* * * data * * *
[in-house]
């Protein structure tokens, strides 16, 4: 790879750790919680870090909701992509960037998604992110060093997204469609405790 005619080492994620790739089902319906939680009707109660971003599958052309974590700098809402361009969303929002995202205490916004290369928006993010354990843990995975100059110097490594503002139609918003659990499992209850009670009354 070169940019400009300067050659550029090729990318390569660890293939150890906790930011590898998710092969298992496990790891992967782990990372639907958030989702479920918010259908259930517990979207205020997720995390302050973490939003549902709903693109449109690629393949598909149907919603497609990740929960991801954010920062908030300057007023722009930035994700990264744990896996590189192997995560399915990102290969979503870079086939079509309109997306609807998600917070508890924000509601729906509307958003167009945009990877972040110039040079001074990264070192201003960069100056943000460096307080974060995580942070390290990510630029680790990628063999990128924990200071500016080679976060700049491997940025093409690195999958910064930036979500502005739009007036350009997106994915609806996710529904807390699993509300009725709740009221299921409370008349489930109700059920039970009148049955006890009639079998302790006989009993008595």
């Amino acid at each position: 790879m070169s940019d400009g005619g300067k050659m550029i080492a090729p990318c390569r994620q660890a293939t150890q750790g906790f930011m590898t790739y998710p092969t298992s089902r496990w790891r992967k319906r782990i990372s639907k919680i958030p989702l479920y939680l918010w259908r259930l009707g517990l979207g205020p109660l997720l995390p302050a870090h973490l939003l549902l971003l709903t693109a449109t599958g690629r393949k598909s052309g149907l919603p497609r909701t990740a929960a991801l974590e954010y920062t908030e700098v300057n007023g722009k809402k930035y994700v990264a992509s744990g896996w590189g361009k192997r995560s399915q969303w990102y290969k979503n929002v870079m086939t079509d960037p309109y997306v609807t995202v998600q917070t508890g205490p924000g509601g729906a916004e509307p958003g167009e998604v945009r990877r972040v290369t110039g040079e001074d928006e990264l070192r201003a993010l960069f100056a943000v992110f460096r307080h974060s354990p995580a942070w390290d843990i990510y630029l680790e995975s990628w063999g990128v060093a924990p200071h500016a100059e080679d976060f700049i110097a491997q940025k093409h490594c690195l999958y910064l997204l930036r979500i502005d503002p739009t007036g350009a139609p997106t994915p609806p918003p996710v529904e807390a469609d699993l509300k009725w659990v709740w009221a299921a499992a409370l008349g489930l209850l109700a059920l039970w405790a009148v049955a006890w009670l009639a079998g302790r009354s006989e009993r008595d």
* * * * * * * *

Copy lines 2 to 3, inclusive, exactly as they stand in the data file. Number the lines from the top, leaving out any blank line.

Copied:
């Protein structure tokens, strides 16, 4: 790879750790919680870090909701992509960037998604992110060093997204469609405790 005619080492994620790739089902319906939680009707109660971003599958052309974590700098809402361009969303929002995202205490916004290369928006993010354990843990995975100059110097490594503002139609918003659990499992209850009670009354 070169940019400009300067050659550029090729990318390569660890293939150890906790930011590898998710092969298992496990790891992967782990990372639907958030989702479920918010259908259930517990979207205020997720995390302050973490939003549902709903693109449109690629393949598909149907919603497609990740929960991801954010920062908030300057007023722009930035994700990264744990896996590189192997995560399915990102290969979503870079086939079509309109997306609807998600917070508890924000509601729906509307958003167009945009990877972040110039040079001074990264070192201003960069100056943000460096307080974060995580942070390290990510630029680790990628063999990128924990200071500016080679976060700049491997940025093409690195999958910064930036979500502005739009007036350009997106994915609806996710529904807390699993509300009725709740009221299921409370008349489930109700059920039970009148049955006890009639079998302790006989009993008595």
């Amino acid at each position: 790879m070169s940019d400009g005619g300067k050659m550029i080492a090729p990318c390569r994620q660890a293939t150890q750790g906790f930011m590898t790739y998710p092969t298992s089902r496990w790891r992967k319906r782990i990372s639907k919680i958030p989702l479920y939680l918010w259908r259930l009707g517990l979207g205020p109660l997720l995390p302050a870090h973490l939003l549902l971003l709903t693109a449109t599958g690629r393949k598909s052309g149907l919603p497609r909701t990740a929960a991801l974590e954010y920062t908030e700098v300057n007023g722009k809402k930035y994700v990264a992509s744990g896996w590189g361009k192997r995560s399915q969303w990102y290969k979503n929002v870079m086939t079509d960037p309109y997306v609807t995202v998600q917070t508890g205490p924000g509601g729906a916004e509307p958003g167009e998604v945009r990877r972040v290369t110039g040079e001074d928006e990264l070192r201003a993010l960069f100056a943000v992110f460096r307080h974060s354990p995580a942070w390290d843990i990510y630029l680790e995975s990628w063999g990128v060093a924990p200071h500016a100059e080679d976060f700049i110097a491997q940025k093409h490594c690195l999958y910064l997204l930036r979500i502005d503002p739009t007036g350009a139609p997106t994915p609806p918003p996710v529904e807390a469609d699993l509300k009725w659990v709740w009221a299921a499992a409370l008349g489930l209850l109700a059920l039970w405790a009148v049955a006890w009670l009639a079998g302790r009354s006989e009993r008595d």